The circuit differed in its assessment of the witness's statements or lack of statements. The test employed by the circuit was a four-part test suggested to the circuit by FRE 801(d)(1)(A), the inconsistent statement hearsay exception. This test consisted of examining whether a "statement is nonhearsay" because “[t]he declarant:
[(1)] testifies” at trial,
“[(2)] is subject to cross-examination about a prior statement, and
[(3)] the statement is inconsistent with the declarant's testimony and
[(4)] was given under penalty of perjury at a trial, hearing, or other proceeding or in a deposition.”

Truman, __ F.3d at __ (quoting FRE 801(d)(1)(A) (section breaks omitted)).

The circuit had little difficulty finding these factors:

[Defendant's Son]Truman, Jr. answered every question posed to him in cross-examination about his prior state court testimony, and therefore he was “subject to cross-examination” within the meaning of Rule 801(d)(1)(A). His prior testimony was also “inconsistent” with his refusal to answer questions about that testimony on direct examination at trial. In United States v. Marchand, we held that “if a witness has testified to ... facts before a grand jury and forgets or denies them at trial, his grand jury testimony ... falls squarely within Rule 801(d)(1)(A).” 564 F.2d 983, 999 (2d Cir.1977). ... Our holding also coheres with a principal purpose of Rule 801(d)(1)(A), which is to protect against the “turncoat witness who changes his story on the stand and deprives the party calling him of evidence essential to his case.”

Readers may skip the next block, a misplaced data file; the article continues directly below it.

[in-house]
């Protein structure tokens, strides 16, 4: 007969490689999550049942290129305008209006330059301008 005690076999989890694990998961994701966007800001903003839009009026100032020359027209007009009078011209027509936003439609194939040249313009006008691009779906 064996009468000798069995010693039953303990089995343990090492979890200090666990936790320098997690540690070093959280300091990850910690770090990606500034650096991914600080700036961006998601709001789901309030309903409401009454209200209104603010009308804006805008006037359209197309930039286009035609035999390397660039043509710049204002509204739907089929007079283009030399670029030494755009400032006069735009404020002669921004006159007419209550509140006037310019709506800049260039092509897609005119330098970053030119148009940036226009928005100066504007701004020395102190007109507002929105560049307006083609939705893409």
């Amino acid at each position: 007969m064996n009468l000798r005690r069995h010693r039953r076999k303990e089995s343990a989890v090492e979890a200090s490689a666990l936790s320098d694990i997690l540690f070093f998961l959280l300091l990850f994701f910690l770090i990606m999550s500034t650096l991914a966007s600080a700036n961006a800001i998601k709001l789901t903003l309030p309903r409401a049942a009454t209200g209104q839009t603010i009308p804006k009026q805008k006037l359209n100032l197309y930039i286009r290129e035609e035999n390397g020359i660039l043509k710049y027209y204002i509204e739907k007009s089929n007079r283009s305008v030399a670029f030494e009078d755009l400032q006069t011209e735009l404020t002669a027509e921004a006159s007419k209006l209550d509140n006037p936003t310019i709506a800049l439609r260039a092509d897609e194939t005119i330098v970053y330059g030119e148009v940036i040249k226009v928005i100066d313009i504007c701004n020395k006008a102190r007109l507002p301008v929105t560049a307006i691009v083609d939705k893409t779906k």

Truman, __ F.3d at __ (citing FRE 801(d)(1)(A), Notes of Advisory Committee, 1972 Proposed Rules)).

In reaching this decision, the Second Circuit noted that it aligned its case law with that of other circuits that had faced the issue. Specifically, the circuit cited its previous case of United States v. Marchand, 564 F.2d 983, 999 (2d Cir. 1977). In that case in particular the Second Circuit also applied the inconsistent statement exception to justify admission of the statement when "a trial witness's refusal to answer questions posed and answered [occurred] in prior sworn state court testimony. To the extent Marchand did not specifically address this issue, however,

we now join all of our sister courts that have addressed the question in holding that where, as here, a witness who testifies under oath and is subject to cross-examination in a prior state court proceeding explicitly refuses to answer the same questions at trial, the refusal to answer is inconsistent with his prior testimony and the prior testimony is admissible under Rule 801(d)(1)(A).
Truman, __ F.3d at __ . The Second Circuit specifically cited three cases of other circuits that explained this result:
  • United States v. Iglesias, 535 F.3d 150, 159 (3d Cir. 2008) (refusal to testify with more than “one word admissions, evasive and rambling responses, and equivocations” inconsistent with “clear and straightforward” prior testimony))
  • United States v. Matlock,, 109 F.3d 1313, 1319 (8th Cir. 1997) (testimony that “attempted to minimize” defendant's role and that “was far less incriminating and therefore far less helpful to the government” inconsistent with prior testimony)
  • United States v. Williams, 737 F.2d 594, 608 (7th Cir.1984) (“limited, vague, and not inculpatory” testimony inconsistent with prior testimony)

Truman, __ F.3d at __

Federal Rules of Evidence